This may be the strangest Mother’s Day post ever.
However, while waiting for my food to be prepared at a Southern style restaurant, I knew I had to write it.
|My mom and I happily hoisting my sister, Tammy, into the air|
When the server placed my plate on the table, I took in the cubed umber-tinged vegetable and breathed deeply its distinctive aroma.
You may not even know what they are.
The absolute wall flower of vegetables, a cross between a cabbage and a turnip, in some European countries it is considered a “food of last resort . . . due to its association with food shortages in World War I and World War II.”
My mother knew about foods of last resort having grown up in the heart of the Depression. However, those foods of last resort often became comfort foods as people grew older. Well, everyone except my dad, who, until the day he died called English peas “little green devils” having had his fill of them during hard times.
When I entered middle school, my mother, for various reasons returned to a job she had earlier in life. In our town, women were mostly teachers or nurses, and if unskilled, worked in the textile industry, the largest employer in our town. For many years, she worked what my husband calls “shift work” leaving home mid afternoon and not returning until near midnight. This meant that during the week, I never saw her. I left for school before she rose, and returned after she left.
But, she would sometimes leave dinner on the stove for us, and in the winter, that food might often include rutabagas. Now, I need to tell you that rutabagas are an acquired taste. You won’t eat them the first time and say, “Wow, those things are yummy.” No, it might take a few tries before your taste buds acclimate to the slightly bitter taste. It might have taken me a few dozen tries, but eventually, I came to love them.
After my mother died, my rutabaga consumption went to zero as they never appeared on a menu anywhere.
Of course, they can be found in the homely vegetable section at the grocery store, but unless you have a power saw, you won’t be able to do anything with these root veggies.
They are hard―not potato hard; I’m talking concrete walkway hard. My poor carpal tunnel hand can’t take it.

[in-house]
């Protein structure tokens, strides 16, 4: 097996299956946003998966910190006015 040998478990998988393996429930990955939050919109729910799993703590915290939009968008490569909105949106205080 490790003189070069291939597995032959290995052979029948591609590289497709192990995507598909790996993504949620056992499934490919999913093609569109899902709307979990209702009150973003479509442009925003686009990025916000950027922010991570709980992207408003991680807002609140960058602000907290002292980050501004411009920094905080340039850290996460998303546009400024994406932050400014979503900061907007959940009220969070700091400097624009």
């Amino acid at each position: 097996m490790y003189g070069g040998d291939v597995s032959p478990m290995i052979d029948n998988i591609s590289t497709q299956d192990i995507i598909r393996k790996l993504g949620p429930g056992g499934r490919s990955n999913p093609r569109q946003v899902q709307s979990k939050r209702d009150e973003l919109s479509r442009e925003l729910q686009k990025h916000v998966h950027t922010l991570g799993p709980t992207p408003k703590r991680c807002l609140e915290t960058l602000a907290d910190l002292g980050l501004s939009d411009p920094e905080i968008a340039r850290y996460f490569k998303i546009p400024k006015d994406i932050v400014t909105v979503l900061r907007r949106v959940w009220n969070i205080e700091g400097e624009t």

So, when I saw them listed on the menu board at a place called Rachel’s, my heart did a flip.
“Rutabagas,” I squealed to my husband.
He peered at me in that way that says, “Have you had a stroke?”
“My mother used to cook them,” I said defensively.
Whenever we visit Rachel’s, my ordering never varies and always includes rutabagas. I eat and think of my mother.
Long ago, my sister and I walked into a dark, lonely house after school, but the scent of rutabagas hung in the air telling us mom had been there and that she loved us.
The scent of them says the same thing to me, today. Psychologists tell us the sense of smell, "more than any other sense, is so successful at triggering emotions and memories." Rutabagas and I are proof of that.
I read a post by a friend on Facebook this week, and in it, she honored the passing of a dear Christian friend. She concluded the post in such a poignant way. “See you at the house,” she said.
My mother has been gone many years, but to her I would say, “I still love and miss you, Mom, but I’ll see you at the house.”
And if I know her, she’ll probably have rutabagas on the stove.
"There is plenty of room for you in my Father's home. If that weren't so, would I have told you that I'm on my way to get a room ready for you? And if I'm on my way to get your room ready, I'll come back and get you so you can live where I live" (John 14:2-3 The Message)